Two very different women meet on a lonely windswept island during corsets-and-repression times. They are brought together by circumstances involving artistry and marital obligations. After an initial period of hostility, they soon fall for each other and begin a torrid romance. But then, the reality of their forbidden love in a world ruled by men reasserts itself, leading to bitterness and regret...
Another paean to "Portrait of a Lady on Fire," one of my favorite films from last year? Could be; I love singing that movie's praises.
But it's actually a description of "Ammonite," a new film starring Kate Winslet and Saoirse Ronan that thematically sounds almost like a carbon copy of the earlier French film. I can only imagine writer/director Francis Lee and his cast learning about "Lady" while gearing up for their own production -- must've been a real facepalm moment.
This movie is perfectly fine, and no more. Winslet is terrific as always, playing a woman who lives so much inside herself that it's a veritable miracle that she can let anyone else in, even briefly. And Ronan continues to display a range and depth heralding her as one of the finest actresses of her generation.
But the film has a dread lack of surprise to it. You can practically count the beats until the next change in a choreographed dance. It's never good when you already know where a movie is going to go.
Winslet plays Mary Adding, very loosely based on a real paleontologist of the same name in early 19th century Britain. In another age Adding would've been recognized as a great mind, chaired a university department and been showered with awards and honors. Instead, she operates independently as a self-taught scientist on the island of Lyme Regis, collecting marine fossils from the beach that she sells to tourists in order to earn a hardscrabble existence.
Mary has never wed or had children, nor regretted it, plunging herself into her painstaking work -- collecting fossils, then cleaning and cataloguing them. She also writes and draws well, and her shop is more of an artist's studio than a scientist's laboratory. Mary lives with her aged mother (Gemma Jones), who bore 10 children and watched eight of them die, taking a piece of her soul each time.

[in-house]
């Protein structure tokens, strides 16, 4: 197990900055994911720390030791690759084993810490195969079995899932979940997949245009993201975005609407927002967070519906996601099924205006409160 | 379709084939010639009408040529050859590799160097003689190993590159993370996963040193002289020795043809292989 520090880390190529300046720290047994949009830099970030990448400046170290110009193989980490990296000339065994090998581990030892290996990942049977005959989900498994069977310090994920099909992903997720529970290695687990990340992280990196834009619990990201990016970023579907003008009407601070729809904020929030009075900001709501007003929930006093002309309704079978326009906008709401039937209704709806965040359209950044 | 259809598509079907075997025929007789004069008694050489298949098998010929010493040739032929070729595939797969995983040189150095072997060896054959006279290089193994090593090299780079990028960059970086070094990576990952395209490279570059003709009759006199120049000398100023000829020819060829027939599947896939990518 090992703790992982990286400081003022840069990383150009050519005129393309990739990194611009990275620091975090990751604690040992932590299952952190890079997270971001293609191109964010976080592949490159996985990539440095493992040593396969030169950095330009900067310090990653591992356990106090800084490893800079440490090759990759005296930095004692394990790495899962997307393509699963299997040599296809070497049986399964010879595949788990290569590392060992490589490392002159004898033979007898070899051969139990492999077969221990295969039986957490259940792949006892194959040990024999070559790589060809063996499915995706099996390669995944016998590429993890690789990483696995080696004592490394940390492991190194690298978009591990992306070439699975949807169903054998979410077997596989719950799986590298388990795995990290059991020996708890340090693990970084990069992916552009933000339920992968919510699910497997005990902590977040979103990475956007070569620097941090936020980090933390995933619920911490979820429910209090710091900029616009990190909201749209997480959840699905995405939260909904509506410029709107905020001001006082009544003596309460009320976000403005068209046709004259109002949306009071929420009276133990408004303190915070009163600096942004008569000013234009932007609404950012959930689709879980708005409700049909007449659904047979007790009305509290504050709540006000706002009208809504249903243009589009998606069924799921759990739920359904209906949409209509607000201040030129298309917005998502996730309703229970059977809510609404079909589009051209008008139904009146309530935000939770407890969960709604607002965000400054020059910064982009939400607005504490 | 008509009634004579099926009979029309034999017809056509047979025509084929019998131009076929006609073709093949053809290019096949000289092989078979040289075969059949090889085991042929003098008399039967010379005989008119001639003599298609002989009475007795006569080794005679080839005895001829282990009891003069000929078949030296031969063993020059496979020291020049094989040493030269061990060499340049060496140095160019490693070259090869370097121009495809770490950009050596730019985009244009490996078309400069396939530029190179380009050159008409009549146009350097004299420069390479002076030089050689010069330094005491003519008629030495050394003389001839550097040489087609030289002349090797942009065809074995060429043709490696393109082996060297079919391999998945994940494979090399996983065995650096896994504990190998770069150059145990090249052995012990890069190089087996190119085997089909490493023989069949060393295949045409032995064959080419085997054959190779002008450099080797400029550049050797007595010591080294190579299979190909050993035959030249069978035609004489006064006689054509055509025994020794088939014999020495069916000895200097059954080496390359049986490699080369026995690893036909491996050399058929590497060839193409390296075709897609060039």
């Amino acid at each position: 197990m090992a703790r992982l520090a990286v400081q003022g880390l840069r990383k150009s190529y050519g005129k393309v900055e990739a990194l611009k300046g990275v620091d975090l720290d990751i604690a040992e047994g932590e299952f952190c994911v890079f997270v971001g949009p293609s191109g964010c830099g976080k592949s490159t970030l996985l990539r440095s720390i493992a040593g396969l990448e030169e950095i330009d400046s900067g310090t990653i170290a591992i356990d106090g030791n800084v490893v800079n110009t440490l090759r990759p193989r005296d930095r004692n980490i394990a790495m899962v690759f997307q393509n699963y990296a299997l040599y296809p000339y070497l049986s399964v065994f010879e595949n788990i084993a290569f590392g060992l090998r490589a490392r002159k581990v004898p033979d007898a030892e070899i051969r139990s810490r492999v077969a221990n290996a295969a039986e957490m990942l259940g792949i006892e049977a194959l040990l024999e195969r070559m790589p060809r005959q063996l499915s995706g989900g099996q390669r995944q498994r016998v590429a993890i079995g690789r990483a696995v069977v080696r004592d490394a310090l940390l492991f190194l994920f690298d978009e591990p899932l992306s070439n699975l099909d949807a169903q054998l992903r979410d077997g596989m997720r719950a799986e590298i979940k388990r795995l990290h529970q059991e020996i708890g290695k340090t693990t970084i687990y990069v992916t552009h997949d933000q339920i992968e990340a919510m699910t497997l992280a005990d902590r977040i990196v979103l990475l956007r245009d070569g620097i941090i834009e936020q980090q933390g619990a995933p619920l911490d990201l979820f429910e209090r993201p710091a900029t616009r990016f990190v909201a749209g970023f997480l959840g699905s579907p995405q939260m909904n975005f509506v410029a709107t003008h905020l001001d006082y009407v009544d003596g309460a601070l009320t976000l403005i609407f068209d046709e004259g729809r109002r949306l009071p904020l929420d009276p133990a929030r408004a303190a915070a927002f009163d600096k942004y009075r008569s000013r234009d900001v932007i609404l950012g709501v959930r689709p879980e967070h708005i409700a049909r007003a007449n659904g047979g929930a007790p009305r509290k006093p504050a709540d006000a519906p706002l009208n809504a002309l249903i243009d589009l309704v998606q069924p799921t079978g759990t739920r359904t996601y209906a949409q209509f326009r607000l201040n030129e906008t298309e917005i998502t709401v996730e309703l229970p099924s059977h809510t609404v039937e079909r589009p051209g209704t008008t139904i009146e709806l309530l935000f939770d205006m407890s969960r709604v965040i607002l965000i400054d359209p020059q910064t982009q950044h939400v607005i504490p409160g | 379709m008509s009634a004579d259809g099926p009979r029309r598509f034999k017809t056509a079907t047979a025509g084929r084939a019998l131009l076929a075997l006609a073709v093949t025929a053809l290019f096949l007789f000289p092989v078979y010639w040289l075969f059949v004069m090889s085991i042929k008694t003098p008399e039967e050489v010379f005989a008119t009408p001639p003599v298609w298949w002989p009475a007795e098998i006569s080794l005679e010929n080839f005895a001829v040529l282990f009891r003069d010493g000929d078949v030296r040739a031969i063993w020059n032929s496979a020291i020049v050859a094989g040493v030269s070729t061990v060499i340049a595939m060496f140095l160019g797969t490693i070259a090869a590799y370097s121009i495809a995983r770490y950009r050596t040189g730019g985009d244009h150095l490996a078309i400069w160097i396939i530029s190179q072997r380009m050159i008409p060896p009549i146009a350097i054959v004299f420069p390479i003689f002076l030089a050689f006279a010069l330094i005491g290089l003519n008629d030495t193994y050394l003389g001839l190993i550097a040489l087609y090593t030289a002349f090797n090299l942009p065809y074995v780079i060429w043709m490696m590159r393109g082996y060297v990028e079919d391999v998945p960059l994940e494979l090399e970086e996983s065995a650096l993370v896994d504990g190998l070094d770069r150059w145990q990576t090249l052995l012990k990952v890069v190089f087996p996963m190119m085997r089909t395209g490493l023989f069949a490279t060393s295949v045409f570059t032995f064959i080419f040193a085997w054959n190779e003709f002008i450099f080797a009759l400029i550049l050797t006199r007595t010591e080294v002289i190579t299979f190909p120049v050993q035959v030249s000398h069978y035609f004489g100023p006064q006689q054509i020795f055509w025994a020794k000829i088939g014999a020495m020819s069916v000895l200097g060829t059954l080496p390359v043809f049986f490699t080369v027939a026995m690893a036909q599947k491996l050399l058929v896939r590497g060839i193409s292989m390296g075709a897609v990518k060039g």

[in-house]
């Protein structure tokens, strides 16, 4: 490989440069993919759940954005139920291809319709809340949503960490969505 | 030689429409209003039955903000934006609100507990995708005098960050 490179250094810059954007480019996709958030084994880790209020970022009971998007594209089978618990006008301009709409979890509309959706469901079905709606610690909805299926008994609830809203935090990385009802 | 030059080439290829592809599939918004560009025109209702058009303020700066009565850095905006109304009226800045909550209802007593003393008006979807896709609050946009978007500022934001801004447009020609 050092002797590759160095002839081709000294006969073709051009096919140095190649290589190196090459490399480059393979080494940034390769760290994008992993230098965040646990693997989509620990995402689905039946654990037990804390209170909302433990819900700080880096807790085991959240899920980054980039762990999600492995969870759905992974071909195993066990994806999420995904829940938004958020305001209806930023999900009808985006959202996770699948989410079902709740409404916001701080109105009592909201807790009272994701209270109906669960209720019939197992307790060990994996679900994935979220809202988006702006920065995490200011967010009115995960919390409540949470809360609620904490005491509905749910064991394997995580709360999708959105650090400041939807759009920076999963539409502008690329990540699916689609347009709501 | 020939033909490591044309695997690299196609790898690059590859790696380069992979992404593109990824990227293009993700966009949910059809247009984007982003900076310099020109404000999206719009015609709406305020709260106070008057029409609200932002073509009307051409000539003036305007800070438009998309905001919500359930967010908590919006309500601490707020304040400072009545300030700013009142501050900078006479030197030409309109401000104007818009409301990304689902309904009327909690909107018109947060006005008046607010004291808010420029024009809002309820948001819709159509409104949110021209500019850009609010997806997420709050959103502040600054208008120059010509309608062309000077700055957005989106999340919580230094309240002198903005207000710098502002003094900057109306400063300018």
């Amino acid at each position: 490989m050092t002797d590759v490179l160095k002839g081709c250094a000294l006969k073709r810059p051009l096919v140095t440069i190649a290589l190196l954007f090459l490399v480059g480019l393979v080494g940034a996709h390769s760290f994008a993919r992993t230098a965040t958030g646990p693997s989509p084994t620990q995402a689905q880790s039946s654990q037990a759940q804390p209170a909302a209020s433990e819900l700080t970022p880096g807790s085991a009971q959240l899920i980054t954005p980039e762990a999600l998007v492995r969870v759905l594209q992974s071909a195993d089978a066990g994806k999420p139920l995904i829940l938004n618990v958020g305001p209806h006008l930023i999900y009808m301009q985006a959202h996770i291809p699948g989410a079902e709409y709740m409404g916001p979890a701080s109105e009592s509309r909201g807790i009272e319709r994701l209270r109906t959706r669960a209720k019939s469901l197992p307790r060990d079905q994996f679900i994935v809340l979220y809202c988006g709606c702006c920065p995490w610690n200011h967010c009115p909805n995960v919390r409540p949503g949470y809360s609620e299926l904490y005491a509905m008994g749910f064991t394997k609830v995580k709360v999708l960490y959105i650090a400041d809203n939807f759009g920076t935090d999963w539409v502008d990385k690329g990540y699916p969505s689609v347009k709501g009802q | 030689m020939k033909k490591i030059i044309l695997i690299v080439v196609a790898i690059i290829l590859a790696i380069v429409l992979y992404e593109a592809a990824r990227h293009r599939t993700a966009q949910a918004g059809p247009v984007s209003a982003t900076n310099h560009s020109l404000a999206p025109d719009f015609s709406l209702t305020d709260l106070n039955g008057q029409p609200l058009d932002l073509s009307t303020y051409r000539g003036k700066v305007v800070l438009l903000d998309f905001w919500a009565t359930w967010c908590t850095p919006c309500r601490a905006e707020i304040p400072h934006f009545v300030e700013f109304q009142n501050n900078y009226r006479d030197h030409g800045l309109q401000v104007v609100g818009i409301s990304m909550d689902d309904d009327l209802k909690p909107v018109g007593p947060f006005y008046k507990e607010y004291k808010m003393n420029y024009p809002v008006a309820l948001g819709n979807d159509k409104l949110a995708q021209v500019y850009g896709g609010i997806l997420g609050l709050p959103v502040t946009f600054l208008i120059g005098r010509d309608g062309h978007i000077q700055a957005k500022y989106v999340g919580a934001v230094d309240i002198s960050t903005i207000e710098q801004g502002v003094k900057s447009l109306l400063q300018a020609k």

Now mostly they just skulk about their claptrap house, trying not to get in each other's way.
One day Mary is visited by Mr. Murchison (James McArdle), a wealthy young paleontology buff attracted by Mary's faded reputation. Years earlier she discovered a complete ichthyosaurus skeleton, now on display in the London natural history museum. She immediately spots Murchison as a cheeky dilettante, the sort who'll be on to painting or chemistry by next year. But she accepts his coins to let him follow after her for a bit.
Murchison has brought with him his wife, Charlotte (Ronan), who is suffering from a long state of melancholy after a familial tragedy. Back then, doctors did not distinguish between ailments of the body and mind, so she has been instructed to take the sea air and make herself better.
Murchison would rather go on a fossil-hunting exhibition than be tethered to a moody spouse. He's the kind of fellow who thinks he can impose on others because he has money, so he bribes Mary to be Charlotte's companion while he's gone a few weeks.
Pinched and dour, Mary is a hard person to know. Winslet makes do with the smallest of gestures and expressions to communicate changes in disposition. At first put out by Charlotte's presence, she grows more sympathetic when the young woman falls ill, moving into her house and, quite literally, her bed.
We meet Elizabeth (Fiona Shaw), the town apothecary and a free spirit. Without anything being said, we quickly surmise that she and Mary previously had a relationship that ended badly. So she's sorely put out when she sees Elizabeth taking a shine to Charlotte. Perhaps this impels her to become more urgent with this new prospect.
There's a tidy little scene where they go to the beach after Charlotte has recovered, both wearing the poofy dresses and clunky boots of the time. A ray of sun finally poking through the dim south England clouds, Charlotte discards her shoes and socks, perching her pale bare feet on a rock -- as much for Mary's eyes as the warmth. Just that tiny sliver of forbidden flesh pushes her over the edge.
Their pairing is a meeting between hot and cold, old and young, the beat-down and the hopeful. (The sex scenes are also surprisingly explicit for A-list actors.) We know where this is going to end, but do feel some of their joy and pain along the way, and that we do is to both actresses' credit.
Perhaps I would've admired "Ammonite" more if it had come out before "Portrait of a Lady on Fire," and the latter, less. Somehow, though, I doubt it.